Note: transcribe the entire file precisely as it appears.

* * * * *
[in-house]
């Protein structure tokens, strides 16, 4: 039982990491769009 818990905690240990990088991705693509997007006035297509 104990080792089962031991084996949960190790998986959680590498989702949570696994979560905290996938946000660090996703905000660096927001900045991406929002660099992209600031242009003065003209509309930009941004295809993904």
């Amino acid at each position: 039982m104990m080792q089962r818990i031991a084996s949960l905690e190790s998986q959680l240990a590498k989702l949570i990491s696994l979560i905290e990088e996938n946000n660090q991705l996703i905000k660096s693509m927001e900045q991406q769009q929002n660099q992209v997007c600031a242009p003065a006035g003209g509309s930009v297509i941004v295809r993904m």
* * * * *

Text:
[in-house]
């Protein structure tokens, strides 16, 4: 039982990491769009 818990905690240990990088991705693509997007006035297509 104990080792089962031991084996949960190790998986959680590498989702949570696994979560905290996938946000660090996703905000660096927001900045991406929002660099992209600031242009003065003209509309930009941004295809993904």
């Amino acid at each position: 039982m104990m080792q089962r818990i031991a084996s949960l905690e190790s998986q959680l240990a590498k989702l949570i990491s696994l979560i905290e990088e996938n946000n660090q991705l996703i905000k660096s693509m927001e900045q991406q769009q929002n660099q992209v997007c600031a242009p003065a006035g003209g509309s930009v297509i941004v295809r993904m």